The restaurant business is competitive, the pizza businesses is ultra-competitive and try being a successful, non-chain, locally owned pizza business. It’s tough. We used to have Sam’s Pizza Boat, Fat-T’s, more than one Pizzaville and others back when I arrived in 1980 but since then Domino’s, Little Caesars, Pizza Hut and the other chains have blossomed and local competitors have struggled. We do still have Cataldo’s and Frugatti’s, but it takes courage to join the fray. We had Pizza Bob’s for a long time with his Detroit-style pizza, but after decades at various locations, even he had to run up the white flag.

(News alert: Owner Bob Sitarski messaged me that he’s got a new Pizza Bob’s food truck, sometimes parked at 2800 River Blvd., and an in-progress website: Since I regularly get emails from readers who miss his unique Sicilian pizza, stay tuned — you’ll know more details when we know more.)

So the owners of Woodstone Pizzeria, a new California Avenue parlor, deserve some credit for courage. They’ve moved into the old Boss Pizza location (with the gas-fired brick oven still there) and are working to create something unique, which is the secret sauce for a locally owned operation. When we visited, owner Harold Raymond was walking around the dining room like a genial salesman, telling all his customers that the brick vinyl wallpaper on one wall came from pictures taken of Faneuil Hall in Boston, that all the wood counters were handmade inside the small dining room, that the search for the perfect dough and the perfect sauce took them to friends on the East and West coasts, who gave them secret ingredients and other tips.

He’s touting a decent product, which helps above all else. On our first visit, we sampled a lot from the salads/sandwiches/chicken wings/pizza menu: a small Woodstone special pizza ($14.25), eight wings ($8.99), a pulled pork grinder sandwich ($9) and the barbecue chicken salad ($12). The star of everything was the pizza, which had a homemade appeal and superb ingredients that made it almost vanish at our table.

It’s a thin crust, which my companion immediately compared to her old-school favorite, Pizzaville, though I think this is more fascinating, more nuanced even if it shares the same thin, crisp texture. Though the trend in pizza is to the quick-fire product, ordered and assembled cafeteria-style at places like Pizza Rev, Pieology, etc., I’ve found the crust quality at such places to be hit or miss. Sometimes the upper portion seems raw. Huge turnoff there. This pie had purple onions, fresh mushrooms, green peppers, black olives, pepperoni, amazing sausage chunks, so much cheese and a tomato sauce that wouldn’t be out of place at Frugatti’s, one of our favorite local pizza places. The crust was crisp but not dull like a soda cracker, which some thin crusts unfortunately resemble. And, yes, because this is a Bakersfield-based place, the woman taking our order at the counter offered ranch dressing with the pizza. It’s how Bakersfield eats their pies.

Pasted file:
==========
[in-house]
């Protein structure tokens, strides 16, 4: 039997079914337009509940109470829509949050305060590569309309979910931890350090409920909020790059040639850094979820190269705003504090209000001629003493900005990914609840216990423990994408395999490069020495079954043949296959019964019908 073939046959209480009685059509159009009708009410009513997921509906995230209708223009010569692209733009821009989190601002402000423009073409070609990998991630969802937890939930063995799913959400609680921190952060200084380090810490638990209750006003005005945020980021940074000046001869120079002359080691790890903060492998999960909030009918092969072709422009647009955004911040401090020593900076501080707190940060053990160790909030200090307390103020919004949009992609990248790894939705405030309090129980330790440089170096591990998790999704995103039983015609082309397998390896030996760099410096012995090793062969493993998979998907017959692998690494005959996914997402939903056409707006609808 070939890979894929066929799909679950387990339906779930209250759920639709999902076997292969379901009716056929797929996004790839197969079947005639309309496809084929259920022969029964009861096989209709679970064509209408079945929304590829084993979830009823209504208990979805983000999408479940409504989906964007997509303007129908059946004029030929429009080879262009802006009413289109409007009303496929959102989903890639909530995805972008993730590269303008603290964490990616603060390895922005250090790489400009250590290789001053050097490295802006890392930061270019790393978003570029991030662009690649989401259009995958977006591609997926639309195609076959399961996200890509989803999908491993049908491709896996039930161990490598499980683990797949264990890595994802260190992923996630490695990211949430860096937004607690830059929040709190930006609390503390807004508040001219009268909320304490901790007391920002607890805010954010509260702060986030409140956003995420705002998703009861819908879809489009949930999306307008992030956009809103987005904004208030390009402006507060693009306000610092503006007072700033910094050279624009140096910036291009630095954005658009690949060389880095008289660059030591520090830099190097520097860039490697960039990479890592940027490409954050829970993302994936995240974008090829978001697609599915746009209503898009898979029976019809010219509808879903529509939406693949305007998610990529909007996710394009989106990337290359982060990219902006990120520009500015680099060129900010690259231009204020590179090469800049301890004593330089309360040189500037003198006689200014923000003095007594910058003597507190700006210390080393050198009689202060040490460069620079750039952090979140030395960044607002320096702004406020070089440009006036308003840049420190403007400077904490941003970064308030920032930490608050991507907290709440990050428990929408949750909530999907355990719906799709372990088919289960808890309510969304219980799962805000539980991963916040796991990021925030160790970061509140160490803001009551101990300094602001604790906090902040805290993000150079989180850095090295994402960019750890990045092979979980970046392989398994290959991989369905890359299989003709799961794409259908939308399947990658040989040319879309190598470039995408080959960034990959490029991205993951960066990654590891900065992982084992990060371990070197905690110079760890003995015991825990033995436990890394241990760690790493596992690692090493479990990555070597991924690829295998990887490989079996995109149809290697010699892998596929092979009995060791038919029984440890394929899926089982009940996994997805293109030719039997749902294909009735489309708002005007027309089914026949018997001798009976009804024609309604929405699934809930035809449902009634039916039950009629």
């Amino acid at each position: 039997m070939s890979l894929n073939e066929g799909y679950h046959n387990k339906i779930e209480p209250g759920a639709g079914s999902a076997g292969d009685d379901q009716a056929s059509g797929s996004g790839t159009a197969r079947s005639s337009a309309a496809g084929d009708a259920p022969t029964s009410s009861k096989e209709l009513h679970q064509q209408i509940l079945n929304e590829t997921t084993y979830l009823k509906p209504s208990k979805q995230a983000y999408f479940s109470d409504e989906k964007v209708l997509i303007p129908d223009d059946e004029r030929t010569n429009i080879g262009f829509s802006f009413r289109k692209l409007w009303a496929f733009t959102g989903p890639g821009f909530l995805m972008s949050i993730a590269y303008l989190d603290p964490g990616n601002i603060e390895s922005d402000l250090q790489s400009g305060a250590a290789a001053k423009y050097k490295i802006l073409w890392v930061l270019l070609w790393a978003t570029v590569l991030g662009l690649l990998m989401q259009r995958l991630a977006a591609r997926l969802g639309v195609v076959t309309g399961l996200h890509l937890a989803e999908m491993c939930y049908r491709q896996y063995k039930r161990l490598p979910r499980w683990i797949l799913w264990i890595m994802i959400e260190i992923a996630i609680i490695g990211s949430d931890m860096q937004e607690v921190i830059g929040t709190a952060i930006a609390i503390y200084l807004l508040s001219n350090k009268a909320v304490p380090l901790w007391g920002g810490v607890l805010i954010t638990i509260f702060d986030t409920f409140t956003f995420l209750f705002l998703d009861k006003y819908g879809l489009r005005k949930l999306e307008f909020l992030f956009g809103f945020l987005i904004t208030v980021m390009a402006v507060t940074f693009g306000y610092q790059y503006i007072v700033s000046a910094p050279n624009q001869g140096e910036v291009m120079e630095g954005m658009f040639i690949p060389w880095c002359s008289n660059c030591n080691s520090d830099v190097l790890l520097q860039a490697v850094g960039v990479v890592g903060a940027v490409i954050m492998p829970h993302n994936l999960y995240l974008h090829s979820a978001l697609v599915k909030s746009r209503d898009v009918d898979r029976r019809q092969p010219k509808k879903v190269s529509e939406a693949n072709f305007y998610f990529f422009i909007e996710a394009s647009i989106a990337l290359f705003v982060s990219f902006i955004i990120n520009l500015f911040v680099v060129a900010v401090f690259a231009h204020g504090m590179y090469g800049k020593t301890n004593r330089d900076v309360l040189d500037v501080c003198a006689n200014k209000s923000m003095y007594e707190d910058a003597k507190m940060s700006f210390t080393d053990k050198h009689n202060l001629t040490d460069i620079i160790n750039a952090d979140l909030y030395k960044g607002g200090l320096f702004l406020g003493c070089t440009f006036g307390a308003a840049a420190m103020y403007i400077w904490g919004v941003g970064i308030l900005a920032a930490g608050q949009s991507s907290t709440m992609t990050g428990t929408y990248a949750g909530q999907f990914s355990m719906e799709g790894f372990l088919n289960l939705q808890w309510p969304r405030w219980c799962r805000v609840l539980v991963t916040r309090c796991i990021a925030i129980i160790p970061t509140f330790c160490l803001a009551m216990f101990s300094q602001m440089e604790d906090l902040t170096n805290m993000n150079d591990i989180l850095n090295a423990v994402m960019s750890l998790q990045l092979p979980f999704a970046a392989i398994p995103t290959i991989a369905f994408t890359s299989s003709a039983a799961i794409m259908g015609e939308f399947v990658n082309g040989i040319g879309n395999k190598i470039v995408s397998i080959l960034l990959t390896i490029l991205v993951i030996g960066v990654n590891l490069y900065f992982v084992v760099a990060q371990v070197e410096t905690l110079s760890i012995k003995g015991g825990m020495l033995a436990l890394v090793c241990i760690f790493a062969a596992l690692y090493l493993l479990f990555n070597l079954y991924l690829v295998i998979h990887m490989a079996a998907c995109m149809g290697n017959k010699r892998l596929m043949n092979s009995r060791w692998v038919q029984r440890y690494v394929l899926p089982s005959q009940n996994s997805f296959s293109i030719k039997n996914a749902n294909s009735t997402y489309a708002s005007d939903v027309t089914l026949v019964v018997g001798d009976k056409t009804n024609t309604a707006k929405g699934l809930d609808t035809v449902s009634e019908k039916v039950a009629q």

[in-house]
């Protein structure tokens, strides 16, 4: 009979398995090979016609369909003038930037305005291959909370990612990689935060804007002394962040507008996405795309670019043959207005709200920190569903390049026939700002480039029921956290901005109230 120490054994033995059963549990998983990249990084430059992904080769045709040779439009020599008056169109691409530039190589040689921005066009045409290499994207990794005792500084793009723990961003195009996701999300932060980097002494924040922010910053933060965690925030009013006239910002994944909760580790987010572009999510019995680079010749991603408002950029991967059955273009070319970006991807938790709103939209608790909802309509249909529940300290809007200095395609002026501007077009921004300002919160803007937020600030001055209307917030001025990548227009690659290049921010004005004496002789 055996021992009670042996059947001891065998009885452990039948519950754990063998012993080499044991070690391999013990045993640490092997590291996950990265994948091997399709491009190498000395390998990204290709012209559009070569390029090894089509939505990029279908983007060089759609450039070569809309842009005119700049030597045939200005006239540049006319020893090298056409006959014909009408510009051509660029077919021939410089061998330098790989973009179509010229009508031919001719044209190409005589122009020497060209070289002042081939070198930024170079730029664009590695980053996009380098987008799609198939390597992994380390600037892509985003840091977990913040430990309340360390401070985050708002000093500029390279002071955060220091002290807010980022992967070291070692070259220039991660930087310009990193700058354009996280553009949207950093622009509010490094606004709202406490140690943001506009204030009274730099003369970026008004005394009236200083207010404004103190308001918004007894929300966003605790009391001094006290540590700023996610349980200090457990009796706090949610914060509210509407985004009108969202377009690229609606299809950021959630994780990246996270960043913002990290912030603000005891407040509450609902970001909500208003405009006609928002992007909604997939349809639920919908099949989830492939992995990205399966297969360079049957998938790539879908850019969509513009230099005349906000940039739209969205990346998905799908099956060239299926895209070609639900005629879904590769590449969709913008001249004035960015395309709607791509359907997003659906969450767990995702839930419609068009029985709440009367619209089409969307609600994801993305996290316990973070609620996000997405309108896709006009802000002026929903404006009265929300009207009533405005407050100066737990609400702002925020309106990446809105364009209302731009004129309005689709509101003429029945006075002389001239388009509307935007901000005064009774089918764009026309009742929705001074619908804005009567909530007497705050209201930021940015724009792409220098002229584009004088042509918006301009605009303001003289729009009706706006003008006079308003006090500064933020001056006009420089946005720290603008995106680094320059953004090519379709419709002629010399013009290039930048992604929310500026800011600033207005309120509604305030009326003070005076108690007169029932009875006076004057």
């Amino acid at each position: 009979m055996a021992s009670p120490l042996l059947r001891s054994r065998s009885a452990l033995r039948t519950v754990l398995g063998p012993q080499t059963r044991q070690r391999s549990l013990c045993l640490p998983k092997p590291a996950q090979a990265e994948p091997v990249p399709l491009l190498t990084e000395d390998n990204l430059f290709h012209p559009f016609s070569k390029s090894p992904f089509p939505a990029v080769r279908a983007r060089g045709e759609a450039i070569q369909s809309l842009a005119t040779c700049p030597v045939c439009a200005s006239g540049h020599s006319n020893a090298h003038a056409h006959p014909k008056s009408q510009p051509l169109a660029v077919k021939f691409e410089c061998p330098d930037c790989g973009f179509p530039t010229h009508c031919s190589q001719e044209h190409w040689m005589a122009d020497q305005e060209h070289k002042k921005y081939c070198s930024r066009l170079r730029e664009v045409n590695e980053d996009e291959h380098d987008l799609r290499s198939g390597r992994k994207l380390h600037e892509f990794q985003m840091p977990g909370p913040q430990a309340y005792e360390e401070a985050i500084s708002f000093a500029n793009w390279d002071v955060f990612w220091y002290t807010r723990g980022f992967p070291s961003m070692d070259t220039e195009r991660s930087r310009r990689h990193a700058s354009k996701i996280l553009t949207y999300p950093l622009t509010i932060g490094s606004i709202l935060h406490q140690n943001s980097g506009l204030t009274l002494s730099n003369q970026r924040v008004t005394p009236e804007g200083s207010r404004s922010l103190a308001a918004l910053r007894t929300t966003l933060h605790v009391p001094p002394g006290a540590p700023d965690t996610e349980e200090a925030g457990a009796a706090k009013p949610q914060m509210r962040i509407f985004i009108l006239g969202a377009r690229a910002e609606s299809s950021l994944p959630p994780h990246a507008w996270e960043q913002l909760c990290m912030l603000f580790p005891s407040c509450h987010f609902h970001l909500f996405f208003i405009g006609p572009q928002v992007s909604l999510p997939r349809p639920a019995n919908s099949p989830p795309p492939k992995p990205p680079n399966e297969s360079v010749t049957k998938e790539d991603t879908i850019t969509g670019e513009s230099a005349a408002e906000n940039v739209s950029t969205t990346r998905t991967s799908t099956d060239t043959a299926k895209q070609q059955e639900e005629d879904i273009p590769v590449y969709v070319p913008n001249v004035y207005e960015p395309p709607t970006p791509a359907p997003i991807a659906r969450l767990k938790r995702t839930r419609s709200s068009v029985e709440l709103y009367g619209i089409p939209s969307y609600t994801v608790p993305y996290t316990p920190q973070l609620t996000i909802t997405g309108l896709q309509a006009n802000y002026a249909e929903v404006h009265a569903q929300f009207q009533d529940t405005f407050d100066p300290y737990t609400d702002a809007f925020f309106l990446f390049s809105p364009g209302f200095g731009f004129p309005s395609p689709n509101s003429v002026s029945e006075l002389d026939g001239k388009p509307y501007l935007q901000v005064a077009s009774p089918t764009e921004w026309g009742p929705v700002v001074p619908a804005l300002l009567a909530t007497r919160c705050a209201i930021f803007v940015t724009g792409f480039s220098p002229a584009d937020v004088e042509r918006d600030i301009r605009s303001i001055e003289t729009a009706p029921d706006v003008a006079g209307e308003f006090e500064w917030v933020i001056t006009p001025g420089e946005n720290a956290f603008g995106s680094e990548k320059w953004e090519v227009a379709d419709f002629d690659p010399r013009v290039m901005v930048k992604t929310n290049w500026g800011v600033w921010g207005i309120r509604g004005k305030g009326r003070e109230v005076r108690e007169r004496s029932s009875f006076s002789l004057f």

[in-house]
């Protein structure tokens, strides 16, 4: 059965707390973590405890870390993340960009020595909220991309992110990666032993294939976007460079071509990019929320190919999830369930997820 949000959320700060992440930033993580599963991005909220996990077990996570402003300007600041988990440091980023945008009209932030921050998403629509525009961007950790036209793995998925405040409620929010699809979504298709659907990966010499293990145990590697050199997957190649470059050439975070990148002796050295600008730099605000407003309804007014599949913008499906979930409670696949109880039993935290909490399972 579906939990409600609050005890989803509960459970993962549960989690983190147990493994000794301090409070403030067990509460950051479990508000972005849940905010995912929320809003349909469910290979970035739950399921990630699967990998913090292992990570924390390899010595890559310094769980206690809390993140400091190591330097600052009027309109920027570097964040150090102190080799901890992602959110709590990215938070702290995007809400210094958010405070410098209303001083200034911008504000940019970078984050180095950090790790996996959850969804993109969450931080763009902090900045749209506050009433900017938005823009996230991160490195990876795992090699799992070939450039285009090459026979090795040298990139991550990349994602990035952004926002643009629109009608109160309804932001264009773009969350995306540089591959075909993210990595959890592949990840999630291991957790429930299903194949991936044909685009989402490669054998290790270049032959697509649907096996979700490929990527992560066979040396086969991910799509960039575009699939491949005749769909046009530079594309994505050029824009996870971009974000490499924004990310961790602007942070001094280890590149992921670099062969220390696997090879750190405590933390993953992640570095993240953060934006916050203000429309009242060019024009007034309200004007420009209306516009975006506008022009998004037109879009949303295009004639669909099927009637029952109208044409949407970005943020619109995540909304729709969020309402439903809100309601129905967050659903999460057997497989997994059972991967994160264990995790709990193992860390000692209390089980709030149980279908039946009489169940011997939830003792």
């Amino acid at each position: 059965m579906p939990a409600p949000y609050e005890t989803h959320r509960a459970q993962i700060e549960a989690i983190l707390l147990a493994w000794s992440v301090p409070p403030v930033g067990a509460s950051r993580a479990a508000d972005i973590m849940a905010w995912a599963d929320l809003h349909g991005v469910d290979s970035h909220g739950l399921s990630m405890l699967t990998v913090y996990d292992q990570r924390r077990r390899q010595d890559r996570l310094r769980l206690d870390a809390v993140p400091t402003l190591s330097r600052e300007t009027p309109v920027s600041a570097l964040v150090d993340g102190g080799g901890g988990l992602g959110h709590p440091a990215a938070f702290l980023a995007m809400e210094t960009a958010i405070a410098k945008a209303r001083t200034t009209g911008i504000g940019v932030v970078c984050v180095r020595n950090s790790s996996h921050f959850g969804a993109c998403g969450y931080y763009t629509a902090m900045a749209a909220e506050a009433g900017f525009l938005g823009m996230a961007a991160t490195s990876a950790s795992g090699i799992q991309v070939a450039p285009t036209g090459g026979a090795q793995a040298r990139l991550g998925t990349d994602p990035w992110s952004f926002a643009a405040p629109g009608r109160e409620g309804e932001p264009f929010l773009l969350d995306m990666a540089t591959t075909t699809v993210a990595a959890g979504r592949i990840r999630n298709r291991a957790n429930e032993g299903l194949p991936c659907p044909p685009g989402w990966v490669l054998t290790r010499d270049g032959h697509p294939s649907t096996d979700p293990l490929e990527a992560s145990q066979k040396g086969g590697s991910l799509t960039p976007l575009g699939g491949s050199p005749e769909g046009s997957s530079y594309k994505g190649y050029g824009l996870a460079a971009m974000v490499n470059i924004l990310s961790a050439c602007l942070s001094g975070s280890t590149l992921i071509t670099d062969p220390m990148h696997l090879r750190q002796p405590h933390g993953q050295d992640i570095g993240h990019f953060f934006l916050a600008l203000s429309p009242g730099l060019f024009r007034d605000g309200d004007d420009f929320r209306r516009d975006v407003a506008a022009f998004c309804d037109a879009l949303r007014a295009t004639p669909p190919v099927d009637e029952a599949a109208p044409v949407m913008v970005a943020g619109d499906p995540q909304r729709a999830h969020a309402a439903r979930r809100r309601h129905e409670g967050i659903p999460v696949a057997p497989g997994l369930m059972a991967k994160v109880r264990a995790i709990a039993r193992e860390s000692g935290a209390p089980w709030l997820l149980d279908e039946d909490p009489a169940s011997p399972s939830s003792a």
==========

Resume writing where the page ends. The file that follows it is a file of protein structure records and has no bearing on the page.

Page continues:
The salad was another delight, served in a huge metal bowl with decent greens, corn, cheese and green onions. Simple but the kind of big salad two can share. I liked the pulled pork sandwich (which I’d read good things about on social media) especially because the bakery-fresh French roll was toasted, but I think it could use some barbecue sauce on the side. I did like the jalapeno pepper rings and cheese toasted on top since it had been finished in the oven after assembly.

The wings were solid but sort of a puzzlement. I ordered Buffalo style, which is usually presented tossed in a sauce of butter and red pepper sauce (Frank’s or Tabasco), but what they gave me may have been another flavor. It was light pink, not particularly hot.

It’s the fun kind of place you can go with co-workers or the family, with red-checkered tablecloths and these giant pictures on the wall from Coney Island and Market Street in Brooklyn. I didn’t know that offhand, but Harold told me. You’ll be lucky if Harold is around when you visit, since he’s a guy who really believes in this place, probably lives there to get the place off the ground. He’s also proud of a cartoon mural near the bathrooms. That kind of idiosyncratic touch doesn’t usually fit the franchise model. Other interesting touches: the soda fountain features Stubborn Soda, that trendy new product made with cane sugar, and they offer it in ice cream floats.

The crew is small but cheerful, and Harold said they’re already doing solid business at lunch. That area of California Avenue is something like a food court with all the restaurants in that area, though the only pizza place nearby is Mountain Mike's on Stockdale Highway. If you’re a pizza aficionado, you gotta try this product.

Pete Tittl’s Dining Out column appears in The Californian on Sundays. Email him at

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